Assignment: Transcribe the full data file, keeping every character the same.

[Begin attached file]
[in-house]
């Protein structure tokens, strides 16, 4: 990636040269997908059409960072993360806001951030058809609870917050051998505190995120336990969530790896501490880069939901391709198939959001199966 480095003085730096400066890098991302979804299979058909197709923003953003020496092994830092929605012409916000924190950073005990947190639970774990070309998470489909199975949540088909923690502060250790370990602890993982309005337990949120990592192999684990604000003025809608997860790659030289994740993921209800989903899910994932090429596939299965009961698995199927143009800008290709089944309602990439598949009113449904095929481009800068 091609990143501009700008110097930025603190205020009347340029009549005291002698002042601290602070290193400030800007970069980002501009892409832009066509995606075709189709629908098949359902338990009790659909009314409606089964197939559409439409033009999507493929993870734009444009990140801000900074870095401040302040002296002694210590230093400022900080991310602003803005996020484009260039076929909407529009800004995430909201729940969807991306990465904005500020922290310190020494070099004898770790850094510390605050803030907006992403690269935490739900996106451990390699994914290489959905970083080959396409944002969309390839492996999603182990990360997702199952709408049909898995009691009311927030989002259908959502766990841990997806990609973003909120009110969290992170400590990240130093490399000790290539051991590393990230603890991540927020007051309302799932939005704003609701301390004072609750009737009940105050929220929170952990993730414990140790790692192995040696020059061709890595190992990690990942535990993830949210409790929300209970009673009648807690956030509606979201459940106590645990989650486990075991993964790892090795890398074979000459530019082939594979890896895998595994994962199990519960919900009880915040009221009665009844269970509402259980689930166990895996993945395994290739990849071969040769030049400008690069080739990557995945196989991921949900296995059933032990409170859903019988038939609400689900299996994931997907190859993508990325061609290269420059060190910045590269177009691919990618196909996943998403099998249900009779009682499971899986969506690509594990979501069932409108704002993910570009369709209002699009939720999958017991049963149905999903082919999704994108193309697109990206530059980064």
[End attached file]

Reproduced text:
[in-house]
């Protein structure tokens, strides 16, 4: 990636040269997908059409960072993360806001951030058809609870917050051998505190995120336990969530790896501490880069939901391709198939959001199966 480095003085730096400066890098991302979804299979058909197709923003953003020496092994830092929605012409916000924190950073005990947190639970774990070309998470489909199975949540088909923690502060250790370990602890993982309005337990949120990592192999684990604000003025809608997860790659030289994740993921209800989903899910994932090429596939299965009961698995199927143009800008290709089944309602990439598949009113449904095929481009800068 091609990143501009700008110097930025603190205020009347340029009549005291002698002042601290602070290193400030800007970069980002501009892409832009066509995606075709189709629908098949359902338990009790659909009314409606089964197939559409439409033009999507493929993870734009444009990140801000900074870095401040302040002296002694210590230093400022900080991310602003803005996020484009260039076929909407529009800004995430909201729940969807991306990465904005500020922290310190020494070099004898770790850094510390605050803030907006992403690269935490739900996106451990390699994914290489959905970083080959396409944002969309390839492996999603182990990360997702199952709408049909898995009691009311927030989002259908959502766990841990997806990609973003909120009110969290992170400590990240130093490399000790290539051991590393990230603890991540927020007051309302799932939005704003609701301390004072609750009737009940105050929220929170952990993730414990140790790692192995040696020059061709890595190992990690990942535990993830949210409790929300209970009673009648807690956030509606979201459940106590645990989650486990075991993964790892090795890398074979000459530019082939594979890896895998595994994962199990519960919900009880915040009221009665009844269970509402259980689930166990895996993945395994290739990849071969040769030049400008690069080739990557995945196989991921949900296995059933032990409170859903019988038939609400689900299996994931997907190859993508990325061609290269420059060190910045590269177009691919990618196909996943998403099998249900009779009682499971899986969506690509594990979501069932409108704002993910570009369709209002699009939720999958017991049963149905999903082919999704994108193309697109990206530059980064």